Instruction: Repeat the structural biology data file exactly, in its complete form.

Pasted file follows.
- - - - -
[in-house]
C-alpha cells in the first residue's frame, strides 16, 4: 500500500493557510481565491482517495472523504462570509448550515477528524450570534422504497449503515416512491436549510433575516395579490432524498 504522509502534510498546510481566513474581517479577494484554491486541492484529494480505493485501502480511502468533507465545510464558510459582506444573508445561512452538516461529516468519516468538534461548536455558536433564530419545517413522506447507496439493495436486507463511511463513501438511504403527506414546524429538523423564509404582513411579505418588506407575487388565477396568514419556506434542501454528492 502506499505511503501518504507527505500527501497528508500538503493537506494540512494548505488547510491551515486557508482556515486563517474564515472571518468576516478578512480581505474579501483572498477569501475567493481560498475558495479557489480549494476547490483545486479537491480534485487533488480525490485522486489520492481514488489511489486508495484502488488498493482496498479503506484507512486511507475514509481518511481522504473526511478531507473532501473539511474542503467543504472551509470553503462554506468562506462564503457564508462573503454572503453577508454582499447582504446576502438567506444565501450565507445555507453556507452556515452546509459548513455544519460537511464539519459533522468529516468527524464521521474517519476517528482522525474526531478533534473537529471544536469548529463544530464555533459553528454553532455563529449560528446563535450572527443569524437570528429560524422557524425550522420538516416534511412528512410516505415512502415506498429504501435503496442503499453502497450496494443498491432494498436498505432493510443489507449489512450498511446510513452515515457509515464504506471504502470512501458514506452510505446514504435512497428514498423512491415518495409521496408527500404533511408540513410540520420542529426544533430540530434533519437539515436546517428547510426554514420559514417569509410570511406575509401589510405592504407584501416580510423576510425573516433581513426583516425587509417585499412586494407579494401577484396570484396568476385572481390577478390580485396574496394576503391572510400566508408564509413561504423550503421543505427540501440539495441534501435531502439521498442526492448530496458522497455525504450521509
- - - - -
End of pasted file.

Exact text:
[in-house]
C-alpha cells in the first residue's frame, strides 16, 4: 500500500493557510481565491482517495472523504462570509448550515477528524450570534422504497449503515416512491436549510433575516395579490432524498 504522509502534510498546510481566513474581517479577494484554491486541492484529494480505493485501502480511502468533507465545510464558510459582506444573508445561512452538516461529516468519516468538534461548536455558536433564530419545517413522506447507496439493495436486507463511511463513501438511504403527506414546524429538523423564509404582513411579505418588506407575487388565477396568514419556506434542501454528492 502506499505511503501518504507527505500527501497528508500538503493537506494540512494548505488547510491551515486557508482556515486563517474564515472571518468576516478578512480581505474579501483572498477569501475567493481560498475558495479557489480549494476547490483545486479537491480534485487533488480525490485522486489520492481514488489511489486508495484502488488498493482496498479503506484507512486511507475514509481518511481522504473526511478531507473532501473539511474542503467543504472551509470553503462554506468562506462564503457564508462573503454572503453577508454582499447582504446576502438567506444565501450565507445555507453556507452556515452546509459548513455544519460537511464539519459533522468529516468527524464521521474517519476517528482522525474526531478533534473537529471544536469548529463544530464555533459553528454553532455563529449560528446563535450572527443569524437570528429560524422557524425550522420538516416534511412528512410516505415512502415506498429504501435503496442503499453502497450496494443498491432494498436498505432493510443489507449489512450498511446510513452515515457509515464504506471504502470512501458514506452510505446514504435512497428514498423512491415518495409521496408527500404533511408540513410540520420542529426544533430540530434533519437539515436546517428547510426554514420559514417569509410570511406575509401589510405592504407584501416580510423576510425573516433581513426583516425587509417585499412586494407579494401577484396570484396568476385572481390577478390580485396574496394576503391572510400566508408564509413561504423550503421543505427540501440539495441534501435531502439521498442526492448530496458522497455525504450521509